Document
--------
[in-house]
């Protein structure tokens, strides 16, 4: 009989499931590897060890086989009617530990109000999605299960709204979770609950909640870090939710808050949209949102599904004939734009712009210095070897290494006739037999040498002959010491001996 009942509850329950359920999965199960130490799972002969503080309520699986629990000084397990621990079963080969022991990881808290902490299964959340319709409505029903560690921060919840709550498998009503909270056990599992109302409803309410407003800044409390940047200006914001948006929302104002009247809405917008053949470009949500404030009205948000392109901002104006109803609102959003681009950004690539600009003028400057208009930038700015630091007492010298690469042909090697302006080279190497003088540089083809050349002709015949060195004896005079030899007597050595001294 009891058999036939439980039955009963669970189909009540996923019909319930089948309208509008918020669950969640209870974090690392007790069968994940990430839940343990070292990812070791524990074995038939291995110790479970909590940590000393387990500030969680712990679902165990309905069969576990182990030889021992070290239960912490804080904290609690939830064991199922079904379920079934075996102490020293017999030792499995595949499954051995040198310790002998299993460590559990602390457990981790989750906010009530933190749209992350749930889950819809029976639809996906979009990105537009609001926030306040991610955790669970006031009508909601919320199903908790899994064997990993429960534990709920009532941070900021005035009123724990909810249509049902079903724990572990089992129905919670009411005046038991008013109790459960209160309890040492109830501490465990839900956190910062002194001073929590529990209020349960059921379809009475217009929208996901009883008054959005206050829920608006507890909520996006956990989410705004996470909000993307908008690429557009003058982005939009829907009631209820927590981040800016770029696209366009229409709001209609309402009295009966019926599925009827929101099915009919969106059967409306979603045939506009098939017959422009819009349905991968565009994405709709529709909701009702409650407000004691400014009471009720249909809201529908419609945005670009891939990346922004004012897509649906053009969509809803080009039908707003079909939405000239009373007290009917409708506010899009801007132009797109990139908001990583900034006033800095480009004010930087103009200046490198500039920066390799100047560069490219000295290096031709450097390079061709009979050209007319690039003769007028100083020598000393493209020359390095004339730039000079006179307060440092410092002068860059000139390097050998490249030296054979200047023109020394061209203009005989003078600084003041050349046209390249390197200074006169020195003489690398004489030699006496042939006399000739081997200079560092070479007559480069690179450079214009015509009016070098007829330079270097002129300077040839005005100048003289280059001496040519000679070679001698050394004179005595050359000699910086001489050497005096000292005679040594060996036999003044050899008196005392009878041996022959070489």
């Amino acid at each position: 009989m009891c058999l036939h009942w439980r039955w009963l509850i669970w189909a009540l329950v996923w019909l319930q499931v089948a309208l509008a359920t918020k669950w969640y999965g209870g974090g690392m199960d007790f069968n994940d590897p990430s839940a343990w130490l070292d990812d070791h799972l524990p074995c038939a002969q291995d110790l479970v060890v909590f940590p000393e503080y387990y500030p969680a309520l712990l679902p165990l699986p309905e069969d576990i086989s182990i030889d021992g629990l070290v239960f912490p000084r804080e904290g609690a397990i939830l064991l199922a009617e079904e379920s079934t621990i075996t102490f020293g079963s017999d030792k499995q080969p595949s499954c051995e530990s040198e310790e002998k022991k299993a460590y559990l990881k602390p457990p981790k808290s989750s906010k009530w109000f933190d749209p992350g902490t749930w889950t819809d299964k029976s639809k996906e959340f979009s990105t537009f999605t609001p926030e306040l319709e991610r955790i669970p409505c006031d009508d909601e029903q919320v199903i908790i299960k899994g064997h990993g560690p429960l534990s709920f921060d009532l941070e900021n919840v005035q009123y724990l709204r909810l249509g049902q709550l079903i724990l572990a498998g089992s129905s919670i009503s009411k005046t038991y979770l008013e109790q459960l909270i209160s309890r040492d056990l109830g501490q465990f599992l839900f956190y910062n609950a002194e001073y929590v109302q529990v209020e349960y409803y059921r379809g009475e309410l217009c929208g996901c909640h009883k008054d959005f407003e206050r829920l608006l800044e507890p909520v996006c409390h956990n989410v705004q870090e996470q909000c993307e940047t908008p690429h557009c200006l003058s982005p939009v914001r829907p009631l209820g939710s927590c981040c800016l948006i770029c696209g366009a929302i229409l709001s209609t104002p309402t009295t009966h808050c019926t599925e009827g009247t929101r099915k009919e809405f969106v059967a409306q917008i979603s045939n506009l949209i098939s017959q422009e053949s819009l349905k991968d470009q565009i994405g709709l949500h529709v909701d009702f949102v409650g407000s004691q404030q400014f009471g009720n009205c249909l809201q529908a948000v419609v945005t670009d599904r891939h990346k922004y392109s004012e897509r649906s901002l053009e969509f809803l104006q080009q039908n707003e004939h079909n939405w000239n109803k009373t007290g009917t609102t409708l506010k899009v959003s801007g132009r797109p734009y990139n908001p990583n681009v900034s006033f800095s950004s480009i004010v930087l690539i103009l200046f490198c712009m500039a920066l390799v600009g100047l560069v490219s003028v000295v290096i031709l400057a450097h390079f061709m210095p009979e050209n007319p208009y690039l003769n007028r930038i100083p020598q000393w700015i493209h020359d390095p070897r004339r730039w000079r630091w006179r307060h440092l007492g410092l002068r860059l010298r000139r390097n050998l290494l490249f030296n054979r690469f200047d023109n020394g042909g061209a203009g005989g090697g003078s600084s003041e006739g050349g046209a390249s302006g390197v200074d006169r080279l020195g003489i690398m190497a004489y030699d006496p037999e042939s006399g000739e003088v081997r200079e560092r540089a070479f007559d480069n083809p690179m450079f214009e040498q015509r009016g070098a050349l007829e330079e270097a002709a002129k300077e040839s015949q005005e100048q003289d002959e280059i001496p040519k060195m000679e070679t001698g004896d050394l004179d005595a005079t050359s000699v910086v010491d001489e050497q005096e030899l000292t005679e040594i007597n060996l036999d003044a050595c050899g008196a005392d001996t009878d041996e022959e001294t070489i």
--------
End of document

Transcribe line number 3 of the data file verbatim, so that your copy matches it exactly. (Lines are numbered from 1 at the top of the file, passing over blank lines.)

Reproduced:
């Amino acid at each position: 009989m009891c058999l036939h009942w439980r039955w009963l509850i669970w189909a009540l329950v996923w019909l319930q499931v089948a309208l509008a359920t918020k669950w969640y999965g209870g974090g690392m199960d007790f069968n994940d590897p990430s839940a343990w130490l070292d990812d070791h799972l524990p074995c038939a002969q291995d110790l479970v060890v909590f940590p000393e503080y387990y500030p969680a309520l712990l679902p165990l699986p309905e069969d576990i086989s182990i030889d021992g629990l070290v239960f912490p000084r804080e904290g609690a397990i939830l064991l199922a009617e079904e379920s079934t621990i075996t102490f020293g079963s017999d030792k499995q080969p595949s499954c051995e530990s040198e310790e002998k022991k299993a460590y559990l990881k602390p457990p981790k808290s989750s906010k009530w109000f933190d749209p992350g902490t749930w889950t819809d299964k029976s639809k996906e959340f979009s990105t537009f999605t609001p926030e306040l319709e991610r955790i669970p409505c006031d009508d909601e029903q919320v199903i908790i299960k899994g064997h990993g560690p429960l534990s709920f921060d009532l941070e900021n919840v005035q009123y724990l709204r909810l249509g049902q709550l079903i724990l572990a498998g089992s129905s919670i009503s009411k005046t038991y979770l008013e109790q459960l909270i209160s309890r040492d056990l109830g501490q465990f599992l839900f956190y910062n609950a002194e001073y929590v109302q529990v209020e349960y409803y059921r379809g009475e309410l217009c929208g996901c909640h009883k008054d959005f407003e206050r829920l608006l800044e507890p909520v996006c409390h956990n989410v705004q870090e996470q909000c993307e940047t908008p690429h557009c200006l003058s982005p939009v914001r829907p009631l209820g939710s927590c981040c800016l948006i770029c696209g366009a929302i229409l709001s209609t104002p309402t009295t009966h808050c019926t599925e009827g009247t929101r099915k009919e809405f969106v059967a409306q917008i979603s045939n506009l949209i098939s017959q422009e053949s819009l349905k991968d470009q565009i994405g709709l949500h529709v909701d009702f949102v409650g407000s004691q404030q400014f009471g009720n009205c249909l809201q529908a948000v419609v945005t670009d599904r891939h990346k922004y392109s004012e897509r649906s901002l053009e969509f809803l104006q080009q039908n707003e004939h079909n939405w000239n109803k009373t007290g009917t609102t409708l506010k899009v959003s801007g132009r797109p734009y990139n908001p990583n681009v900034s006033f800095s950004s480009i004010v930087l690539i103009l200046f490198c712009m500039a920066l390799v600009g100047l560069v490219s003028v000295v290096i031709l400057a450097h390079f061709m210095p009979e050209n007319p208009y690039l003769n007028r930038i100083p020598q000393w700015i493209h020359d390095p070897r004339r730039w000079r630091w006179r307060h440092l007492g410092l002068r860059l010298r000139r390097n050998l290494l490249f030296n054979r690469f200047d023109n020394g042909g061209a203009g005989g090697g003078s600084s003041e006739g050349g046209a390249s302006g390197v200074d006169r080279l020195g003489i690398m190497a004489y030699d006496p037999e042939s006399g000739e003088v081997r200079e560092r540089a070479f007559d480069n083809p690179m450079f214009e040498q015509r009016g070098a050349l007829e330079e270097a002709a002129k300077e040839s015949q005005e100048q003289d002959e280059i001496p040519k060195m000679e070679t001698g004896d050394l004179d005595a005079t050359s000699v910086v010491d001489e050497q005096e030899l000292t005679e040594i007597n060996l036999d003044a050595c050899g008196a005392d001996t009878d041996e022959e001294t070489i």